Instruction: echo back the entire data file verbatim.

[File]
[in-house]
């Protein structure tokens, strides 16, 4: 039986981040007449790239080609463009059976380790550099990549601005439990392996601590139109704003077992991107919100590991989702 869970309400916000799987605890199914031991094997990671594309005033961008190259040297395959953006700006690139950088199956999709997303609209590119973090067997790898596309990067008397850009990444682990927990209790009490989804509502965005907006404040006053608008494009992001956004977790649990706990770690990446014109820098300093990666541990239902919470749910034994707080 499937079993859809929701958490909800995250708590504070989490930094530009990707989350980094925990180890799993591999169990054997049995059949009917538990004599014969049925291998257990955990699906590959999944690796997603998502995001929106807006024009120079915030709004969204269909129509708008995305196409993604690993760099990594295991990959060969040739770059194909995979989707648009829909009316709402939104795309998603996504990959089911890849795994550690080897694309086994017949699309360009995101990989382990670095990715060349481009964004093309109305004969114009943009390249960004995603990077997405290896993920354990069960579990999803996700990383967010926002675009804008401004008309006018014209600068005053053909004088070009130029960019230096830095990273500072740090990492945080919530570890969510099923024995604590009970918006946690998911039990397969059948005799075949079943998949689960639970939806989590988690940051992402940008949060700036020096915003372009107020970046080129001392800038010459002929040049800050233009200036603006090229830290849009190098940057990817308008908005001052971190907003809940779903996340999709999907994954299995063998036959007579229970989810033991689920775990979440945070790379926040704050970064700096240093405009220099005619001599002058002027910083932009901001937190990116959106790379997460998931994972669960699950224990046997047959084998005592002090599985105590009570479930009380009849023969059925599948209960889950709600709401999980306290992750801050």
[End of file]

[in-house]
């Protein structure tokens, strides 16, 4: 039986981040007449790239080609463009059976380790550099990549601005439990392996601590139109704003077992991107919100590991989702 869970309400916000799987605890199914031991094997990671594309005033961008190259040297395959953006700006690139950088199956999709997303609209590119973090067997790898596309990067008397850009990444682990927990209790009490989804509502965005907006404040006053608008494009992001956004977790649990706990770690990446014109820098300093990666541990239902919470749910034994707080 499937079993859809929701958490909800995250708590504070989490930094530009990707989350980094925990180890799993591999169990054997049995059949009917538990004599014969049925291998257990955990699906590959999944690796997603998502995001929106807006024009120079915030709004969204269909129509708008995305196409993604690993760099990594295991990959060969040739770059194909995979989707648009829909009316709402939104795309998603996504990959089911890849795994550690080897694309086994017949699309360009995101990989382990670095990715060349481009964004093309109305004969114009943009390249960004995603990077997405290896993920354990069960579990999803996700990383967010926002675009804008401004008309006018014209600068005053053909004088070009130029960019230096830095990273500072740090990492945080919530570890969510099923024995604590009970918006946690998911039990397969059948005799075949079943998949689960639970939806989590988690940051992402940008949060700036020096915003372009107020970046080129001392800038010459002929040049800050233009200036603006090229830290849009190098940057990817308008908005001052971190907003809940779903996340999709999907994954299995063998036959007579229970989810033991689920775990979440945070790379926040704050970064700096240093405009220099005619001599002058002027910083932009901001937190990116959106790379997460998931994972669960699950224990046997047959084998005592002090599985105590009570479930009380009849023969059925599948209960889950709600709401999980306290992750801050």